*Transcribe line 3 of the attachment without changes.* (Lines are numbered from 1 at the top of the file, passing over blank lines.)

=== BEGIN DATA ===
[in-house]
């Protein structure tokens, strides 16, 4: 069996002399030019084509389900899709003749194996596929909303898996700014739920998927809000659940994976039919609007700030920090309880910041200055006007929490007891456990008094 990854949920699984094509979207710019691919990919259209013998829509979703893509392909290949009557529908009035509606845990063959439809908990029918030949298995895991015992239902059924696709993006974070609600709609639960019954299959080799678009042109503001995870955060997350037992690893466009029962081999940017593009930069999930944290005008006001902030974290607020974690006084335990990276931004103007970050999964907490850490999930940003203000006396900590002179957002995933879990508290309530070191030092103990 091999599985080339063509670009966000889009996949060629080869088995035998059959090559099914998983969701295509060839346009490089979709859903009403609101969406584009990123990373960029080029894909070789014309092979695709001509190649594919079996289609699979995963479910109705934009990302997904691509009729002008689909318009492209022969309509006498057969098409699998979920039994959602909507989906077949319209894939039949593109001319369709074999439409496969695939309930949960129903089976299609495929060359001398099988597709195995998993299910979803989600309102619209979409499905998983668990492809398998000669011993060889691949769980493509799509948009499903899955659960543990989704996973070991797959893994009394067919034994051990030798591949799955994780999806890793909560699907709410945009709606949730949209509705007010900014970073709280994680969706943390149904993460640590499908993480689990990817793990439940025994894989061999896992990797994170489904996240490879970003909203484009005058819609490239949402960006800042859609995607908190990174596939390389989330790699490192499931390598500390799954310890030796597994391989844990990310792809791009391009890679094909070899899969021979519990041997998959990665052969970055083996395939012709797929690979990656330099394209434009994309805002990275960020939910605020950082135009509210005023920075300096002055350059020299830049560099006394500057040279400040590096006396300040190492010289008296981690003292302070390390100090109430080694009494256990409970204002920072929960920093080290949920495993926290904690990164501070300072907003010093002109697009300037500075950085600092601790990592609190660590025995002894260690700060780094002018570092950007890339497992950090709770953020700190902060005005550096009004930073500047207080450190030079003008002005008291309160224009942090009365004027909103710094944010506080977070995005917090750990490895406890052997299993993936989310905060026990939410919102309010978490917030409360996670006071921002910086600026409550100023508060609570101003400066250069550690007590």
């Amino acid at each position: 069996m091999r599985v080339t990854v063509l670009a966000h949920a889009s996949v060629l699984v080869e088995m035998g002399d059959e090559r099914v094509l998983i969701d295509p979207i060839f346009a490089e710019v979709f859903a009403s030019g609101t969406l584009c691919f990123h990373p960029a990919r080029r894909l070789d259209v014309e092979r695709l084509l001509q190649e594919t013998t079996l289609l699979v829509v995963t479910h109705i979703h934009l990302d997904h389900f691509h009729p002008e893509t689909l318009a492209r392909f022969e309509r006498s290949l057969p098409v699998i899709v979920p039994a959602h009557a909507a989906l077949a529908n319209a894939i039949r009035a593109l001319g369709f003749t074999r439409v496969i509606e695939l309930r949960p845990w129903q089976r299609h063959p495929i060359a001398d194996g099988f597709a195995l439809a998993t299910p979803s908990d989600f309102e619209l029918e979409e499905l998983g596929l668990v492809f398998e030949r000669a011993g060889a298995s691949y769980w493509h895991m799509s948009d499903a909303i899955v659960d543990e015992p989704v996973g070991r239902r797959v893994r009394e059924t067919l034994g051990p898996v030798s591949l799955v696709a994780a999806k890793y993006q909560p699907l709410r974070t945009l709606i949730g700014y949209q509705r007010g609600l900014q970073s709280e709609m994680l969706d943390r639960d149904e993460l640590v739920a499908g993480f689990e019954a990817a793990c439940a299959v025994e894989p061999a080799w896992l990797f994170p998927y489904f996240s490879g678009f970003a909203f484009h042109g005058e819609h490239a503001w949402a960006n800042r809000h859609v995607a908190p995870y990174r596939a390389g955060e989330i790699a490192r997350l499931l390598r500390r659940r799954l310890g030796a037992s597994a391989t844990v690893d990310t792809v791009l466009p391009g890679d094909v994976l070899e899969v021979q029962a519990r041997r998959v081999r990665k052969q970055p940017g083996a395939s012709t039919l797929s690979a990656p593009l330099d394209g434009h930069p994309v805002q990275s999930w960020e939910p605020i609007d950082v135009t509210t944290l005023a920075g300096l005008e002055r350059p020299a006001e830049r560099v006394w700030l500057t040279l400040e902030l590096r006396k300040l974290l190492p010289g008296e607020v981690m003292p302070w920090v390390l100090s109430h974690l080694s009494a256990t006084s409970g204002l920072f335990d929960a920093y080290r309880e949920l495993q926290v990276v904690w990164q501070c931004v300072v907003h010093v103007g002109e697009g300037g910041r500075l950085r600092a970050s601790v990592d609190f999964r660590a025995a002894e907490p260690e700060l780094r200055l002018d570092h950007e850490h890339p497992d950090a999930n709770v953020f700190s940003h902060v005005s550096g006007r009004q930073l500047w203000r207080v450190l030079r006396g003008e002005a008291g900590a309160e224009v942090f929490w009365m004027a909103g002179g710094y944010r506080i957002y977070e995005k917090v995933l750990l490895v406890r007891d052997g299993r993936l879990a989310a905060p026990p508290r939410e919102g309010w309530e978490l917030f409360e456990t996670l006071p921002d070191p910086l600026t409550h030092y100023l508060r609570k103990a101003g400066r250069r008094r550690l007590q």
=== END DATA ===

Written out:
């Amino acid at each position: 069996m091999r599985v080339t990854v063509l670009a966000h949920a889009s996949v060629l699984v080869e088995m035998g002399d059959e090559r099914v094509l998983i969701d295509p979207i060839f346009a490089e710019v979709f859903a009403s030019g609101t969406l584009c691919f990123h990373p960029a990919r080029r894909l070789d259209v014309e092979r695709l084509l001509q190649e594919t013998t079996l289609l699979v829509v995963t479910h109705i979703h934009l990302d997904h389900f691509h009729p002008e893509t689909l318009a492209r392909f022969e309509r006498s290949l057969p098409v699998i899709v979920p039994a959602h009557a909507a989906l077949a529908n319209a894939i039949r009035a593109l001319g369709f003749t074999r439409v496969i509606e695939l309930r949960p845990w129903q089976r299609h063959p495929i060359a001398d194996g099988f597709a195995l439809a998993t299910p979803s908990d989600f309102e619209l029918e979409e499905l998983g596929l668990v492809f398998e030949r000669a011993g060889a298995s691949y769980w493509h895991m799509s948009d499903a909303i899955v659960d543990e015992p989704v996973g070991r239902r797959v893994r009394e059924t067919l034994g051990p898996v030798s591949l799955v696709a994780a999806k890793y993006q909560p699907l709410r974070t945009l709606i949730g700014y949209q509705r007010g609600l900014q970073s709280e709609m994680l969706d943390r639960d149904e993460l640590v739920a499908g993480f689990e019954a990817a793990c439940a299959v025994e894989p061999a080799w896992l990797f994170p998927y489904f996240s490879g678009f970003a909203f484009h042109g005058e819609h490239a503001w949402a960006n800042r809000h859609v995607a908190p995870y990174r596939a390389g955060e989330i790699a490192r997350l499931l390598r500390r659940r799954l310890g030796a037992s597994a391989t844990v690893d990310t792809v791009l466009p391009g890679d094909v994976l070899e899969v021979q029962a519990r041997r998959v081999r990665k052969q970055p940017g083996a395939s012709t039919l797929s690979a990656p593009l330099d394209g434009h930069p994309v805002q990275s999930w960020e939910p605020i609007d950082v135009t509210t944290l005023a920075g300096l005008e002055r350059p020299a006001e830049r560099v006394w700030l500057t040279l400040e902030l590096r006396k300040l974290l190492p010289g008296e607020v981690m003292p302070w920090v390390l100090s109430h974690l080694s009494a256990t006084s409970g204002l920072f335990d929960a920093y080290r309880e949920l495993q926290v990276v904690w990164q501070c931004v300072v907003h010093v103007g002109e697009g300037g910041r500075l950085r600092a970050s601790v990592d609190f999964r660590a025995a002894e907490p260690e700060l780094r200055l002018d570092h950007e850490h890339p497992d950090a999930n709770v953020f700190s940003h902060v005005s550096g006007r009004q930073l500047w203000r207080v450190l030079r006396g003008e002005a008291g900590a309160e224009v942090f929490w009365m004027a909103g002179g710094y944010r506080i957002y977070e995005k917090v995933l750990l490895v406890r007891d052997g299993r993936l879990a989310a905060p026990p508290r939410e919102g309010w309530e978490l917030f409360e456990t996670l006071p921002d070191p910086l600026t409550h030092y100023l508060r609570k103990a101003g400066r250069r008094r550690l007590q």